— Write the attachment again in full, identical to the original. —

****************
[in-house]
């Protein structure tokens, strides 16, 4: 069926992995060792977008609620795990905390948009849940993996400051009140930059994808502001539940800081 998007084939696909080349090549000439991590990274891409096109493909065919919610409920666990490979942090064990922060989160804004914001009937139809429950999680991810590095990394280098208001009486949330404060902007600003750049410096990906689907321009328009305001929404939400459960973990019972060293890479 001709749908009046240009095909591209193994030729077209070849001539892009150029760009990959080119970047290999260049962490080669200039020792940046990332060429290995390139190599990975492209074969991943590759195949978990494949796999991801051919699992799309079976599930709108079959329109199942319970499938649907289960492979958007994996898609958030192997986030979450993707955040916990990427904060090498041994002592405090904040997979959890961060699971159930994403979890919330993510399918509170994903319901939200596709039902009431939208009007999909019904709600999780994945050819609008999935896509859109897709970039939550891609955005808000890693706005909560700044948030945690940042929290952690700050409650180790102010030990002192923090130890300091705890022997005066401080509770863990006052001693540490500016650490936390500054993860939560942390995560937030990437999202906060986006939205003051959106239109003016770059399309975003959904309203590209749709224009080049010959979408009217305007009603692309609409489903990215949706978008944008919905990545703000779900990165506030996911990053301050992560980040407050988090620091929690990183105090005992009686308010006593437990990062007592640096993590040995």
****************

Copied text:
[in-house]
């Protein structure tokens, strides 16, 4: 069926992995060792977008609620795990905390948009849940993996400051009140930059994808502001539940800081 998007084939696909080349090549000439991590990274891409096109493909065919919610409920666990490979942090064990922060989160804004914001009937139809429950999680991810590095990394280098208001009486949330404060902007600003750049410096990906689907321009328009305001929404939400459960973990019972060293890479 001709749908009046240009095909591209193994030729077209070849001539892009150029760009990959080119970047290999260049962490080669200039020792940046990332060429290995390139190599990975492209074969991943590759195949978990494949796999991801051919699992799309079976599930709108079959329109199942319970499938649907289960492979958007994996898609958030192997986030979450993707955040916990990427904060090498041994002592405090904040997979959890961060699971159930994403979890919330993510399918509170994903319901939200596709039902009431939208009007999909019904709600999780994945050819609008999935896509859109897709970039939550891609955005808000890693706005909560700044948030945690940042929290952690700050409650180790102010030990002192923090130890300091705890022997005066401080509770863990006052001693540490500016650490936390500054993860939560942390995560937030990437999202906060986006939205003051959106239109003016770059399309975003959904309203590209749709224009080049010959979408009217305007009603692309609409489903990215949706978008944008919905990545703000779900990165506030996911990053301050992560980040407050988090620091929690990183105090005992009686308010006593437990990062007592640096993590040995």